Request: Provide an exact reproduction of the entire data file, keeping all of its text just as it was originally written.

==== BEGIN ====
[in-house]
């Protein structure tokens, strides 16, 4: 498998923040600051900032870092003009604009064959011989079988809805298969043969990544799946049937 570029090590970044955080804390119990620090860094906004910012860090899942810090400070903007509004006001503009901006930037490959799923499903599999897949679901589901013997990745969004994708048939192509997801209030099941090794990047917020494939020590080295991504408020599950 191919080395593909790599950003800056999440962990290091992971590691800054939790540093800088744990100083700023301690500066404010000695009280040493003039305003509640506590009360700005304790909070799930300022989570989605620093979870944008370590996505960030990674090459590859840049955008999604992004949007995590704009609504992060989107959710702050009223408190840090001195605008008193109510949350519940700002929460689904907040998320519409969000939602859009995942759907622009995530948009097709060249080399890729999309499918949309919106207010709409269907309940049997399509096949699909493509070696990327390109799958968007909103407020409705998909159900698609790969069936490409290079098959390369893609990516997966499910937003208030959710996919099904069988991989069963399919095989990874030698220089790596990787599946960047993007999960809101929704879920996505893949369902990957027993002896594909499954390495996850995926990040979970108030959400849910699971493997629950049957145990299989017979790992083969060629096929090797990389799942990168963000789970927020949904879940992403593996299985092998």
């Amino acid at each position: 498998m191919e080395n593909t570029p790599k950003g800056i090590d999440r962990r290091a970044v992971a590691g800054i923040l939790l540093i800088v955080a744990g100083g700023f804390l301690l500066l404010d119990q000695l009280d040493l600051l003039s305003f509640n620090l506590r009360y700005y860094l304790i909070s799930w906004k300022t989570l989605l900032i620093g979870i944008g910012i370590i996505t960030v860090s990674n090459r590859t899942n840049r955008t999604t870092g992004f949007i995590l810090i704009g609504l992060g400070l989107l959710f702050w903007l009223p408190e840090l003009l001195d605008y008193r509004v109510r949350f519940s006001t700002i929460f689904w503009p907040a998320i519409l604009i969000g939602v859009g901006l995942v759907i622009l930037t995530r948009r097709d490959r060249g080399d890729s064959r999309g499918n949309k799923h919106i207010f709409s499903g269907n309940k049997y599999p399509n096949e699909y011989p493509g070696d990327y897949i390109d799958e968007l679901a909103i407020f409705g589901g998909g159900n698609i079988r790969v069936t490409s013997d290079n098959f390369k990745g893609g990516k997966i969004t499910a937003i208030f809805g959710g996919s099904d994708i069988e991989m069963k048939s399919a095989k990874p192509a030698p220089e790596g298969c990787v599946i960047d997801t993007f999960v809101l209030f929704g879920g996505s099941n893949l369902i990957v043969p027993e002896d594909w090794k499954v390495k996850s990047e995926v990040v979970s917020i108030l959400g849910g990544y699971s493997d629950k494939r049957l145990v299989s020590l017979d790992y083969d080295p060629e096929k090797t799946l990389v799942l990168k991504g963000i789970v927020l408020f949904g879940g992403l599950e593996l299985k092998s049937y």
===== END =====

[in-house]
């Protein structure tokens, strides 16, 4: 498998923040600051900032870092003009604009064959011989079988809805298969043969990544799946049937 570029090590970044955080804390119990620090860094906004910012860090899942810090400070903007509004006001503009901006930037490959799923499903599999897949679901589901013997990745969004994708048939192509997801209030099941090794990047917020494939020590080295991504408020599950 191919080395593909790599950003800056999440962990290091992971590691800054939790540093800088744990100083700023301690500066404010000695009280040493003039305003509640506590009360700005304790909070799930300022989570989605620093979870944008370590996505960030990674090459590859840049955008999604992004949007995590704009609504992060989107959710702050009223408190840090001195605008008193109510949350519940700002929460689904907040998320519409969000939602859009995942759907622009995530948009097709060249080399890729999309499918949309919106207010709409269907309940049997399509096949699909493509070696990327390109799958968007909103407020409705998909159900698609790969069936490409290079098959390369893609990516997966499910937003208030959710996919099904069988991989069963399919095989990874030698220089790596990787599946960047993007999960809101929704879920996505893949369902990957027993002896594909499954390495996850995926990040979970108030959400849910699971493997629950049957145990299989017979790992083969060629096929090797990389799942990168963000789970927020949904879940992403593996299985092998």
């Amino acid at each position: 498998m191919e080395n593909t570029p790599k950003g800056i090590d999440r962990r290091a970044v992971a590691g800054i923040l939790l540093i800088v955080a744990g100083g700023f804390l301690l500066l404010d119990q000695l009280d040493l600051l003039s305003f509640n620090l506590r009360y700005y860094l304790i909070s799930w906004k300022t989570l989605l900032i620093g979870i944008g910012i370590i996505t960030v860090s990674n090459r590859t899942n840049r955008t999604t870092g992004f949007i995590l810090i704009g609504l992060g400070l989107l959710f702050w903007l009223p408190e840090l003009l001195d605008y008193r509004v109510r949350f519940s006001t700002i929460f689904w503009p907040a998320i519409l604009i969000g939602v859009g901006l995942v759907i622009l930037t995530r948009r097709d490959r060249g080399d890729s064959r999309g499918n949309k799923h919106i207010f709409s499903g269907n309940k049997y599999p399509n096949e699909y011989p493509g070696d990327y897949i390109d799958e968007l679901a909103i407020f409705g589901g998909g159900n698609i079988r790969v069936t490409s013997d290079n098959f390369k990745g893609g990516k997966i969004t499910a937003i208030f809805g959710g996919s099904d994708i069988e991989m069963k048939s399919a095989k990874p192509a030698p220089e790596g298969c990787v599946i960047d997801t993007f999960v809101l209030f929704g879920g996505s099941n893949l369902i990957v043969p027993e002896d594909w090794k499954v390495k996850s990047e995926v990040v979970s917020i108030l959400g849910g990544y699971s493997d629950k494939r049957l145990v299989s020590l017979d790992y083969d080295p060629e096929k090797t799946l990389v799942l990168k991504g963000i789970v927020l408020f949904g879940g992403l599950e593996l299985k092998s049937y």